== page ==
Jake was a competitive golfer for over a decade dating back to the days of being the Captain of his high school golf team. He has played more than 200 courses across 32 different states in the US. Now semi-retired, Jake continues to golf 3-4 days a week with a current 2 handicap, gives golf lessons to his friends and family, and provides a wealth of knowledge to Golf Circuit from his competitive playing days. Jake combines practical expertise with technical knowledge to create golfing strategies and training techniques for both beginners and scratch golfers.
We are always hoping that the ball will land in the green when we take a shot, so it can be disheartening to see the ball you hit land in the bunker. So what golf club do you use in a bunker?
It doesn’t really help your game if you never practice hitting a shot out of the bunker, so the best thing to do is roll your sleeves up and go into the belly of the beast.
Hitting a shot in the sand is very different from hitting one on the grass or in a tight lie, so you need to apply different techniques.
Of course, you need the right kind of clubs because it is difficult to get the distance in the sand.
The golf club used in a bunker will differ from the one you normally use. Let’s look at the considerations for choosing the right kind of clubs.
Bunker shots are intimidating to many golf players, chiefly because they seem so unpredictable. There are no similarities between taking a shot in the grass and taking a shot in the sand.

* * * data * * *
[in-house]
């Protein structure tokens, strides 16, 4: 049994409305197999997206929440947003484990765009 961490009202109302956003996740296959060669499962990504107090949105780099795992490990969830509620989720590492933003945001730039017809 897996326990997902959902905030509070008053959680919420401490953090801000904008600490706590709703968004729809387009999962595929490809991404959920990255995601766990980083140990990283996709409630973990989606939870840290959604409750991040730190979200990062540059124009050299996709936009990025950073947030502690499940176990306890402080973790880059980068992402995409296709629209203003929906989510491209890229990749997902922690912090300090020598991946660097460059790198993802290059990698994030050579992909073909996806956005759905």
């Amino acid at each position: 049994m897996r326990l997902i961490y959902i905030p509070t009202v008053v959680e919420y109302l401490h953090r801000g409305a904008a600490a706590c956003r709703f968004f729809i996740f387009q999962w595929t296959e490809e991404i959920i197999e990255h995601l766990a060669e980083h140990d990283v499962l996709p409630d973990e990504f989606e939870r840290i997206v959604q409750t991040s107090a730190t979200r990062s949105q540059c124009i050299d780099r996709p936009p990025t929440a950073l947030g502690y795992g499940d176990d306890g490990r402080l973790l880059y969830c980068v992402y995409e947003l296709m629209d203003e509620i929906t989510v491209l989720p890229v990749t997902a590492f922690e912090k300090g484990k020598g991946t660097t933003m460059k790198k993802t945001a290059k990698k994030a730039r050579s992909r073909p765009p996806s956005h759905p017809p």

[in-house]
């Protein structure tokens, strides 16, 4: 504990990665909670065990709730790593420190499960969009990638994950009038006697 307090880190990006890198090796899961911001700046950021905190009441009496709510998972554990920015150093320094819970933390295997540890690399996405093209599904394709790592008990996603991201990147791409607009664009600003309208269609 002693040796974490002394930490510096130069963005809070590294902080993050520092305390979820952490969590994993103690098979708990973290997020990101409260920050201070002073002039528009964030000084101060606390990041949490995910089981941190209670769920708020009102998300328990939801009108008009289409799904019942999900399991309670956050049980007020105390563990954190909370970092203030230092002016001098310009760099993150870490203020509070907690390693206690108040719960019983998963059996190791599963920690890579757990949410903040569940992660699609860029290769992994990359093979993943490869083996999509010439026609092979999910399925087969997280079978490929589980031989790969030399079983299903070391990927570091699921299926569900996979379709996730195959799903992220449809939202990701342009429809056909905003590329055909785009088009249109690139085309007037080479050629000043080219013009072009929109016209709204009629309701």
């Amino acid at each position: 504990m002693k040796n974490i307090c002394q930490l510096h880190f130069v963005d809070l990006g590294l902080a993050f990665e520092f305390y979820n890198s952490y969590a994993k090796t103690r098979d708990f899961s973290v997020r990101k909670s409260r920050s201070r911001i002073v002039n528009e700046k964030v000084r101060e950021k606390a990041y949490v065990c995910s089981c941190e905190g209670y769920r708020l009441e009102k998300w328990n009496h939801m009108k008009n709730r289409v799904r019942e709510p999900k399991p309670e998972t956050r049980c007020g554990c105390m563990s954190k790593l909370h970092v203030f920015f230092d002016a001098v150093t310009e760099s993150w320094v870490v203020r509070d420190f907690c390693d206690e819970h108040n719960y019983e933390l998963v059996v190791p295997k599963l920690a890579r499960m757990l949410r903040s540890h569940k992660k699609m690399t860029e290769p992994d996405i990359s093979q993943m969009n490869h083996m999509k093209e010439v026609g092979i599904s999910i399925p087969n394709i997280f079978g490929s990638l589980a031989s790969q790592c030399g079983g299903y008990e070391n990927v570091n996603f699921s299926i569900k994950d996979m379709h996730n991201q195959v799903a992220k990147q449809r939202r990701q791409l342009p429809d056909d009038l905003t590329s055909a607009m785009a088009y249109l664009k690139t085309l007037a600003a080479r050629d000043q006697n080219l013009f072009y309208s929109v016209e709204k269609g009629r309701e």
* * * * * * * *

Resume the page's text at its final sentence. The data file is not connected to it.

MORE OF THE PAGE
You need a lot of power to send the ball even a short distance.
The mistake that most players make is that they always avoid practicing bunker shots. This makes it very difficult to get out of the bunker if they land in one.
Combining the right club and proper technique will make it easier to maneuver your way out of the bunker.
Everyone has a sand wedge in their bag, which they never reach for unless they land in the bunker.
However, the sand wedge isn’t always the best choice for getting the ball out of the bunker.
Some situations call for a different kind of club. It is up to the player to identify the club most well suited for their situation.
This involved knowing the proper technique and practicing bunker shots until you were sure you knew your way around them. They are by no means fun and can be quite frustrating, but you need to know them if you want to improve your overall game.
Picking the Right Club for Bunker Shots
Knowing how to pick the right club is an extremely important skill in golf. You need different clubs depending on where you are on the course, except the greens.
Knowing which golf club brands to avoid is particularly helpful.
Every player knows that they need a putter for shots on the greens, but apart from that, you need to know exactly what kind of club you need for different parts of the course.
Beginner golf players put a lot of emphasis on the technique of their swings and chipping method.
While these are important aspects, they won’t be used without knowing how to identify and choose the right club.